is evident from the other autopsy data. We may assume that an amount of radiation
equivalent to 200 to 600 r is given to the bony tissues when 1 millicurie of Sr is
intravenously injected in an adult. This rough calculation is only interesting as an
indication of the order of the magnitude of the dose of radio-strontium that should be
necessary to obtain a therapeutic effect on bone tumours. [1}
[1] Pecher, C., “Biological Investigations with Radioactive Calcium and Strontium,
Preliminary Report on the Use of Radioactive Strontium in the Treatment of Metastatic
Bone Cancer”, Contributed from the Radiation Laboratory of the University of
California, Berkeley University of California Publications in Pharmacology. Editor: C. D.
Leake, G.A. Alles, T.C. Daniels, M.H. Soley. Volume 2 No 11, pp. 117-150, plates 6-9, 3
figures in text. Submitted by Editors July 21, 1942, Issued October 23, 1942, University
of California Press, Berkeley, Cambridge University Press, London, England. Prefatory
note by C.D. Leake, editor.) pp 135.
[2] ibid. pp 136 – 138.
End Quote.
The attempt to equate the dose received from Sr89 as an internal emitter to an external dose from X rays by Aebersold is important and historic. The deaths of both men by suicide remains a great loss to medicine and justice.
The modern Sr89 Chloride treatment allows for one Sr89Cl injection every few months. In the modern form of the treatment, pain relief is achieved with little risk of negative outcomes.
The CDC definition of ARS precludes that syndrome in the case of the patient described by Pecher above. The time span involved was much longer than 24 hours and there was a total zero external dose. The internal dose was confined to bone, though the skeleton maps the whole body. Further, the nature of treatment relied upon the fact that the Sr89 concentrated at the sites of metastatic activity. The “whole body dose” was not therefore uniform. Further, Sr89 is not an emitter of “penetrating radiation” as described by the CDC.
However the cause of death of the patient described by Pecher was Leucopoenia (lack of blood forming cells due to bone marrow ablation, roughly). However, while we can see the cause of death of some Hiroshima and Nagasaki victims may have included Leucopoenia, it was also the sole cause of death of Pecher’s patient described above.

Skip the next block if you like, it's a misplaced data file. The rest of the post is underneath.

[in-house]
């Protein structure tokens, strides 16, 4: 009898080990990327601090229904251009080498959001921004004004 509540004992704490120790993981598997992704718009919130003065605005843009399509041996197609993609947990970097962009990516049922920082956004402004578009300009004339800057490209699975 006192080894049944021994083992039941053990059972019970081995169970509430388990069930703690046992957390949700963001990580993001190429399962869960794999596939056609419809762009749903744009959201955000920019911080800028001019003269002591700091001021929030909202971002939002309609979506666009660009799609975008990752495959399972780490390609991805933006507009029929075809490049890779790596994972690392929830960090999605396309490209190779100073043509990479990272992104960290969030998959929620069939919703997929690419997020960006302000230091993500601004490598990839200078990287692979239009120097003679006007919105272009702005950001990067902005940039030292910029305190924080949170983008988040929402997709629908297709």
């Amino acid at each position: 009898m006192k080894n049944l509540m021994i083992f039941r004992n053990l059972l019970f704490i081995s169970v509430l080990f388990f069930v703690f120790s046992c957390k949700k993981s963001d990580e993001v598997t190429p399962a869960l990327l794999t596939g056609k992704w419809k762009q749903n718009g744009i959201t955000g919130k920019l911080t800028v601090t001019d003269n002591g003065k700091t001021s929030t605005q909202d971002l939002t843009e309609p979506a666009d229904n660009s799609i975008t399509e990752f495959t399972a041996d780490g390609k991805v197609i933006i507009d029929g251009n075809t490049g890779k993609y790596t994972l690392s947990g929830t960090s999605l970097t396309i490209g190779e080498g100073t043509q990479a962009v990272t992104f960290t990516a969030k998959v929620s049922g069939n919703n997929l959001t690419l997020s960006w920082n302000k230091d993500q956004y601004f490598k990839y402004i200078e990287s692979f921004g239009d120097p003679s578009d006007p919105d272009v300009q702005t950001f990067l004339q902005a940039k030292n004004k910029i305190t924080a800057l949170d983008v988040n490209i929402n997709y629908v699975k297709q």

There is no doubt that Japanese A bomb victims died from ARS and its complications. The leukopenia being mainly the result of external dose. But it was not the only source of dose.
“Hiroshima” First published in the NEW YORKER, August, 1946, was written by John Hersey. The full text of this work is available online at http://archive.org/stream/hiroshima035082mbp/hiroshima035082mbp_djvu.txt
“Twenty-five to thirty days after the explosion, blood disorders appeared: gums bled, white-blood-cell count dropped sharply, and petechiae appeared on the skin and mucous membranes.
The drop in the number of white blood corpuscles reduced the patient’s capacity to resist infection, so open wounds were unusually slow in healing and many of the sick developed sore
throats and mouths. The two key symptoms, on which the doctors came to base their prognosis, were fever and the lowered white-corpuscle count. If fever remained steady and high, the patient’s chances for survival were poor. The white count almost always dropped below four thousand; a patient whose count fell below one thousand had little hope of living.
Toward the end of the second stage, if the patient survived, anaemia, or a drop in the red blood count, also set in. The third stage was the reaction that came when the body struggled to compensate for its ills when, for instance, the white count not only returned to normal but increased to much higher than normal levels.
In this stage, many patients died of complications, such as infections in the chest cavity. Most burns healed with deep layers of pink, rubbery scar tissue, known as keloid tumours. The duration of the disease varied, depending on the patient’s constitution and the amount of radiation he had received. Some victims recovered in a week; with others the disease dragged on for months.
As the symptoms revealed themselves, it became clear that many of them resembled the effects of over- doses of X-ray, and the doctors based their therapy on that likeness. They gave victims liver extract, blood transfusions, and vitamins, especially B. The shortage of supplies and instruments hampered them.